Davies, William, James Van Alstine, & Jon C. Lovett (2016). “Frame conflicts” in natural resource use: Exploring framings around Arctic offshore petroleum using Q‐methodology. Environmental Governance and Policy, 26(6), 482–497. (Link: https://doi.org/10.1002/eet.1729) (Access: https://onlinelibrary.wiley.com/doi/epdf/10.1002/eet.1729)
Abstract: Environmental and natural resource issues are often framed in multiple ways by different stakeholders. Given their complexity, how these issues are framed can diverge significantly, leading to ‘frame conflicts’. Frame conflicts have implications for decision makers when addressing socio-ecological problems; this is especially the case for Arctic offshore petroleum. Q-methodology is used to explore framings found across a group of stakeholders on the issue of Arctic offshore petroleum development, to empirically demonstrate the extent of frame conflicts and to explore possible bridges for consensus between these framings. The issue was framed in various ways: a global sustainability concern, a development panacea for Arctic communities, an issue where economic reality clashes with environmental idealism and an issue centred on local sustainability concerns. Despite significant divergence across framings, some potential bridges of consensus were evident, centring on ideas of traditional livelihoods, the importance of emphasizing ‘human’ aspects of the debate and the inherent risks involved in Arctic offshore petroleum. The implications and challenges of frame conflicts around Arctic offshore petroleum are discussed.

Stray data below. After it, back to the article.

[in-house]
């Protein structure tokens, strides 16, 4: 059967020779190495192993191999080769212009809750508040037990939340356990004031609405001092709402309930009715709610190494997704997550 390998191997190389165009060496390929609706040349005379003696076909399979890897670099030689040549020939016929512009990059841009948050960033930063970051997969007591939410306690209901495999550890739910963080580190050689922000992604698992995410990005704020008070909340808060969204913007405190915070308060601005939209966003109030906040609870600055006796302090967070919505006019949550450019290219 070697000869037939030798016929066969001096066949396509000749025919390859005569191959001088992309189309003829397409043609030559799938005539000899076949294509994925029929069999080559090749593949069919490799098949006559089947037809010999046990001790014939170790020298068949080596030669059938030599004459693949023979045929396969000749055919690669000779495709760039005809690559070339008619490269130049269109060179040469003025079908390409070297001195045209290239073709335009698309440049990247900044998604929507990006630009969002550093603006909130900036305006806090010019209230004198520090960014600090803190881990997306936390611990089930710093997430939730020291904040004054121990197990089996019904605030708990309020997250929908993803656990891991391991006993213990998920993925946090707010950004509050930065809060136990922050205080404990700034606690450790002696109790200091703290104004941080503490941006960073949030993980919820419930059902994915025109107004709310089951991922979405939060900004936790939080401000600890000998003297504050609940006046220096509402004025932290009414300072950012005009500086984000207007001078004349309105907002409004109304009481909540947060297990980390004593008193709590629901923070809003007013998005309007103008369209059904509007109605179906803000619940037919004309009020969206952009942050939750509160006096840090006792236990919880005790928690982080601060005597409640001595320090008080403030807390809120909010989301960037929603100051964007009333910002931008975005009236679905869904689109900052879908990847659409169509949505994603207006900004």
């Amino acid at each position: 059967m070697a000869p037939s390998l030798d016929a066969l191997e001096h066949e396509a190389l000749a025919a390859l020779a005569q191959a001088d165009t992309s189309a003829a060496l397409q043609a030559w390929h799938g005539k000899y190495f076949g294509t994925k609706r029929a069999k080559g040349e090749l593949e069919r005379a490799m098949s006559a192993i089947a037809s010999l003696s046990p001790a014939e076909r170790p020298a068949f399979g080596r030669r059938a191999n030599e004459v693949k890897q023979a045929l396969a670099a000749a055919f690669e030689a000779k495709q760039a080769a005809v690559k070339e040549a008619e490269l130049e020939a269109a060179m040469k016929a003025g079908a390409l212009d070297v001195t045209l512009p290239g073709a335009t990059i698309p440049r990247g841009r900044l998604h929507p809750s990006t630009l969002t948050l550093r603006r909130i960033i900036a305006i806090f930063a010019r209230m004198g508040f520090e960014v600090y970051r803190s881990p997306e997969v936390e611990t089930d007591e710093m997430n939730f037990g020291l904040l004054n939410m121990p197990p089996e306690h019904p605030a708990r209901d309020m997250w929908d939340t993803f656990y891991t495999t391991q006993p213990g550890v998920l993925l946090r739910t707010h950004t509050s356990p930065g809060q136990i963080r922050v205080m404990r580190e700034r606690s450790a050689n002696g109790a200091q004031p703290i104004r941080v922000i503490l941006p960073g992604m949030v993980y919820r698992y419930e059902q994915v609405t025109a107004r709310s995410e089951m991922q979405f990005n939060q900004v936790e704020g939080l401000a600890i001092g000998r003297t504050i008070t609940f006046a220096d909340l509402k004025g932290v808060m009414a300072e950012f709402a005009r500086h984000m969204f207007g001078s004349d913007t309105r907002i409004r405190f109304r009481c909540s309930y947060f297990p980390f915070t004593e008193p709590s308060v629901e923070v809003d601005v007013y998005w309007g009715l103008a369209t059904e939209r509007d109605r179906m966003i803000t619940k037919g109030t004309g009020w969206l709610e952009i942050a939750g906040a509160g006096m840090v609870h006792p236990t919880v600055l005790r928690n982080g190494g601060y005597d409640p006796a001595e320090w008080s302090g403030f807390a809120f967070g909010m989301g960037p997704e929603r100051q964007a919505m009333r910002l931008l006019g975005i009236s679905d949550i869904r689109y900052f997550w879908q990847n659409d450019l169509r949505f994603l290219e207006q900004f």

William Davies <firstname.lastname@example.org> is in the Sustainability Research Institute, School of Earth and Environment, University of Leeds, Leeds, UK.